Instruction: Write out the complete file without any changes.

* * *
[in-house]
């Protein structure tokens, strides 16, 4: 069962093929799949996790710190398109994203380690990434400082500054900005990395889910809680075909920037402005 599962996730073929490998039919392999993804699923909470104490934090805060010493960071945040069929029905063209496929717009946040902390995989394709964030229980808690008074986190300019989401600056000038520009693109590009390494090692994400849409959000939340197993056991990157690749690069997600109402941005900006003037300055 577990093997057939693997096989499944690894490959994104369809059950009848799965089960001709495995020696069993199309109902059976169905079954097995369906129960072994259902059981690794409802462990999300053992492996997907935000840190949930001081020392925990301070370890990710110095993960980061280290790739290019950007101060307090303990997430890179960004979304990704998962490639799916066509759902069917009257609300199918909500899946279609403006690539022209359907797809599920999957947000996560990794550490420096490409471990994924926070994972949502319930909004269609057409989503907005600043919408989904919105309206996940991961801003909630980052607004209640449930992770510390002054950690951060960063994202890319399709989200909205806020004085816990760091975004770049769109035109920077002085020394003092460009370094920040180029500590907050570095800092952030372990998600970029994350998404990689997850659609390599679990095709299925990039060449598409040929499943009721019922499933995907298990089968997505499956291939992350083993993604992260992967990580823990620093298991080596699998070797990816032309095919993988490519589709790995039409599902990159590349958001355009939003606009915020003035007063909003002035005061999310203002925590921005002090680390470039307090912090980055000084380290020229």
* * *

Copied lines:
[in-house]
């Protein structure tokens, strides 16, 4: 069962093929799949996790710190398109994203380690990434400082500054900005990395889910809680075909920037402005 599962996730073929490998039919392999993804699923909470104490934090805060010493960071945040069929029905063209496929717009946040902390995989394709964030229980808690008074986190300019989401600056000038520009693109590009390494090692994400849409959000939340197993056991990157690749690069997600109402941005900006003037300055 577990093997057939693997096989499944690894490959994104369809059950009848799965089960001709495995020696069993199309109902059976169905079954097995369906129960072994259902059981690794409802462990999300053992492996997907935000840190949930001081020392925990301070370890990710110095993960980061280290790739290019950007101060307090303990997430890179960004979304990704998962490639799916066509759902069917009257609300199918909500899946279609403006690539022209359907797809599920999957947000996560990794550490420096490409471990994924926070994972949502319930909004269609057409989503907005600043919408989904919105309206996940991961801003909630980052607004209640449930992770510390002054950690951060960063994202890319399709989200909205806020004085816990760091975004770049769109035109920077002085020394003092460009370094920040180029500590907050570095800092952030372990998600970029994350998404990689997850659609390599679990095709299925990039060449598409040929499943009721019922499933995907298990089968997505499956291939992350083993993604992260992967990580823990620093298991080596699998070797990816032309095919993988490519589709790995039409599902990159590349958001355009939003606009915020003035007063909003002035005061999310203002925590921005002090680390470039307090912090980055000084380290020229």